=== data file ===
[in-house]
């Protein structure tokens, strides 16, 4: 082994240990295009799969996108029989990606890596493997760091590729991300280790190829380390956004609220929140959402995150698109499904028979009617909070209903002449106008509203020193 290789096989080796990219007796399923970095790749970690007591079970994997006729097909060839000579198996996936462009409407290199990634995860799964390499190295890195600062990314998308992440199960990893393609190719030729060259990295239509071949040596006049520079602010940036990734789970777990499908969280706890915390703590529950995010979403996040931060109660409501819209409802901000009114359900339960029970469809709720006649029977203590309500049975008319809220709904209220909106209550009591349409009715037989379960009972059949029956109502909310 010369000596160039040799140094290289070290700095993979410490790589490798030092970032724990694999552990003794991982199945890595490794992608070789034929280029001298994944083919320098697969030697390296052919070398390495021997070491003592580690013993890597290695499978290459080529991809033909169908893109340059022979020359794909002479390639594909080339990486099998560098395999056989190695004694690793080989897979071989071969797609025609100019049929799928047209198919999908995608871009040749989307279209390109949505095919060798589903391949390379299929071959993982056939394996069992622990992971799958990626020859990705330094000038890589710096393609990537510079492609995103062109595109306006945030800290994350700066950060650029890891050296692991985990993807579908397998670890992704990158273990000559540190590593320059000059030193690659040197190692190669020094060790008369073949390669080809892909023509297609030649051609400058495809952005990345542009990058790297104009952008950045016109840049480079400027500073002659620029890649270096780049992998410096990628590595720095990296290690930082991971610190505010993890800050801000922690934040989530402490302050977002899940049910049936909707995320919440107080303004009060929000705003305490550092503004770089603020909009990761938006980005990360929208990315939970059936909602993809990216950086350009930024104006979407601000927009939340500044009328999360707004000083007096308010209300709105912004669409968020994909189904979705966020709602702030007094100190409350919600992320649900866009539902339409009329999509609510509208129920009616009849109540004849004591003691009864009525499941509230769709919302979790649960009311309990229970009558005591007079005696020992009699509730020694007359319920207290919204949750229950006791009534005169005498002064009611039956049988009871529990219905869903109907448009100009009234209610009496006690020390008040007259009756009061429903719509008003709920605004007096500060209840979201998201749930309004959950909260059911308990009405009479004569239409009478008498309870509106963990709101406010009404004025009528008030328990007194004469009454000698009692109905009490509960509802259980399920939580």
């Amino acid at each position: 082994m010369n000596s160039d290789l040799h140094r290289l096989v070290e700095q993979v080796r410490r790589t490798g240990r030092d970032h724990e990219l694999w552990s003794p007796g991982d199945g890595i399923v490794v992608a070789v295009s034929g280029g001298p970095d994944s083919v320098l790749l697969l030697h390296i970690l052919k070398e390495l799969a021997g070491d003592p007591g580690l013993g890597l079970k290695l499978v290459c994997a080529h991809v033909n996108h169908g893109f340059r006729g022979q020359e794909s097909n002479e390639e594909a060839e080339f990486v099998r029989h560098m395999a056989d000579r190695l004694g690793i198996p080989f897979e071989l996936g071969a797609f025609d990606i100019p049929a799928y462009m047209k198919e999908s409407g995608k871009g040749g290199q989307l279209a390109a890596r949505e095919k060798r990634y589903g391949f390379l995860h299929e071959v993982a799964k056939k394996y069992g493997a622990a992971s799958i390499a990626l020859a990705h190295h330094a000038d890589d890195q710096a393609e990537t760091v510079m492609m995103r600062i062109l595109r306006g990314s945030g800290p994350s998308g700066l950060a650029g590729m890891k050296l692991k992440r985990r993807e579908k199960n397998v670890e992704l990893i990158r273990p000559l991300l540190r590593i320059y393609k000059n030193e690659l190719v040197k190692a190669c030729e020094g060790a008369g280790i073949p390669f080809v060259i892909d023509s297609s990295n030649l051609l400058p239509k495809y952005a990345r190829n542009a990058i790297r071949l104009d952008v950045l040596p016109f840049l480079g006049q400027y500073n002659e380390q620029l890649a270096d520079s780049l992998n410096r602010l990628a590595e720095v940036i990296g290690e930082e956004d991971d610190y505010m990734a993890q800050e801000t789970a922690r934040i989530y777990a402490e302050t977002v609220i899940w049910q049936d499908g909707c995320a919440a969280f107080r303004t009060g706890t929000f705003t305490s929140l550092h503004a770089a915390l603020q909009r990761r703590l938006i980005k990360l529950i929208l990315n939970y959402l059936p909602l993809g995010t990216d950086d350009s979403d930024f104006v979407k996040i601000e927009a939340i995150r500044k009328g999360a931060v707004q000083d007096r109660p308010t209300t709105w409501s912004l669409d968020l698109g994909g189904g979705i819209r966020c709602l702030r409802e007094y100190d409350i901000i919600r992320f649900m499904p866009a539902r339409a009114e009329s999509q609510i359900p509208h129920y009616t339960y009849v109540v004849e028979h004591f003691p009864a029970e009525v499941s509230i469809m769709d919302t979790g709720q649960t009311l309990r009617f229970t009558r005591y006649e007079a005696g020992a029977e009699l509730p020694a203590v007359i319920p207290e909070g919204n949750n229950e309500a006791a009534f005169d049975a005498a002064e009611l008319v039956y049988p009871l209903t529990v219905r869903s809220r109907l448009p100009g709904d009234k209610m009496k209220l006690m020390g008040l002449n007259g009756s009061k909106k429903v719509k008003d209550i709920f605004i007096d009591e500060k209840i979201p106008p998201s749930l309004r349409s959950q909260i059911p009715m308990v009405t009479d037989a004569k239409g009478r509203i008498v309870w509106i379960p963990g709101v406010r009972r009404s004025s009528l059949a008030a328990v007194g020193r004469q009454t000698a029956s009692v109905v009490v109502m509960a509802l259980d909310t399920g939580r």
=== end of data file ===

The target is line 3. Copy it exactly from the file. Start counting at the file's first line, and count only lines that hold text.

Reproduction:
């Amino acid at each position: 082994m010369n000596s160039d290789l040799h140094r290289l096989v070290e700095q993979v080796r410490r790589t490798g240990r030092d970032h724990e990219l694999w552990s003794p007796g991982d199945g890595i399923v490794v992608a070789v295009s034929g280029g001298p970095d994944s083919v320098l790749l697969l030697h390296i970690l052919k070398e390495l799969a021997g070491d003592p007591g580690l013993g890597l079970k290695l499978v290459c994997a080529h991809v033909n996108h169908g893109f340059r006729g022979q020359e794909s097909n002479e390639e594909a060839e080339f990486v099998r029989h560098m395999a056989d000579r190695l004694g690793i198996p080989f897979e071989l996936g071969a797609f025609d990606i100019p049929a799928y462009m047209k198919e999908s409407g995608k871009g040749g290199q989307l279209a390109a890596r949505e095919k060798r990634y589903g391949f390379l995860h299929e071959v993982a799964k056939k394996y069992g493997a622990a992971s799958i390499a990626l020859a990705h190295h330094a000038d890589d890195q710096a393609e990537t760091v510079m492609m995103r600062i062109l595109r306006g990314s945030g800290p994350s998308g700066l950060a650029g590729m890891k050296l692991k992440r985990r993807e579908k199960n397998v670890e992704l990893i990158r273990p000559l991300l540190r590593i320059y393609k000059n030193e690659l190719v040197k190692a190669c030729e020094g060790a008369g280790i073949p390669f080809v060259i892909d023509s297609s990295n030649l051609l400058p239509k495809y952005a990345r190829n542009a990058i790297r071949l104009d952008v950045l040596p016109f840049l480079g006049q400027y500073n002659e380390q620029l890649a270096d520079s780049l992998n410096r602010l990628a590595e720095v940036i990296g290690e930082e956004d991971d610190y505010m990734a993890q800050e801000t789970a922690r934040i989530y777990a402490e302050t977002v609220i899940w049910q049936d499908g909707c995320a919440a969280f107080r303004t009060g706890t929000f705003t305490s929140l550092h503004a770089a915390l603020q909009r990761r703590l938006i980005k990360l529950i929208l990315n939970y959402l059936p909602l993809g995010t990216d950086d350009s979403d930024f104006v979407k996040i601000e927009a939340i995150r500044k009328g999360a931060v707004q000083d007096r109660p308010t209300t709105w409501s912004l669409d968020l698109g994909g189904g979705i819209r966020c709602l702030r409802e007094y100190d409350i901000i919600r992320f649900m499904p866009a539902r339409a009114e009329s999509q609510i359900p509208h129920y009616t339960y009849v109540v004849e028979h004591f003691p009864a029970e009525v499941s509230i469809m769709d919302t979790g709720q649960t009311l309990r009617f229970t009558r005591y006649e007079a005696g020992a029977e009699l509730p020694a203590v007359i319920p207290e909070g919204n949750n229950e309500a006791a009534f005169d049975a005498a002064e009611l008319v039956y049988p009871l209903t529990v219905r869903s809220r109907l448009p100009g709904d009234k209610m009496k209220l006690m020390g008040l002449n007259g009756s009061k909106k429903v719509k008003d209550i709920f605004i007096d009591e500060k209840i979201p106008p998201s749930l309004r349409s959950q909260i059911p009715m308990v009405t009479d037989a004569k239409g009478r509203i008498v309870w509106i379960p963990g709101v406010r009972r009404s004025s009528l059949a008030a328990v007194g020193r004469q009454t000698a029956s009692v109905v009490v109502m509960a509802l259980d909310t399920g939580r």